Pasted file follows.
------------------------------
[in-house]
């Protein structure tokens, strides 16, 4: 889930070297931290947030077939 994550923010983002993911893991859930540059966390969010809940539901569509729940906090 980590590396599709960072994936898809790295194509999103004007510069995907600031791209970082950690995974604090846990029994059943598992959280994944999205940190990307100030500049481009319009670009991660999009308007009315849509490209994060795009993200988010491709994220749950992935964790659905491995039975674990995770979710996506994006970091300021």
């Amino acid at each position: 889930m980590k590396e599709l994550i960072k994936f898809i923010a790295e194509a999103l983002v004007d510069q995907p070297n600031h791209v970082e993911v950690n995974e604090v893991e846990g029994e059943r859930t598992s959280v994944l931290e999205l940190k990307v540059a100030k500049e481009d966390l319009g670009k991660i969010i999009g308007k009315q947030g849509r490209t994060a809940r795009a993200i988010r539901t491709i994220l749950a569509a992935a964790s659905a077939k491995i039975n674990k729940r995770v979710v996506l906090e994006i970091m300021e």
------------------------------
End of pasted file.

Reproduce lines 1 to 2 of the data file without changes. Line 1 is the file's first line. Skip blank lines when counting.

[in-house]
């Protein structure tokens, strides 16, 4: 889930070297931290947030077939 994550923010983002993911893991859930540059966390969010809940539901569509729940906090 980590590396599709960072994936898809790295194509999103004007510069995907600031791209970082950690995974604090846990029994059943598992959280994944999205940190990307100030500049481009319009670009991660999009308007009315849509490209994060795009993200988010491709994220749950992935964790659905491995039975674990995770979710996506994006970091300021």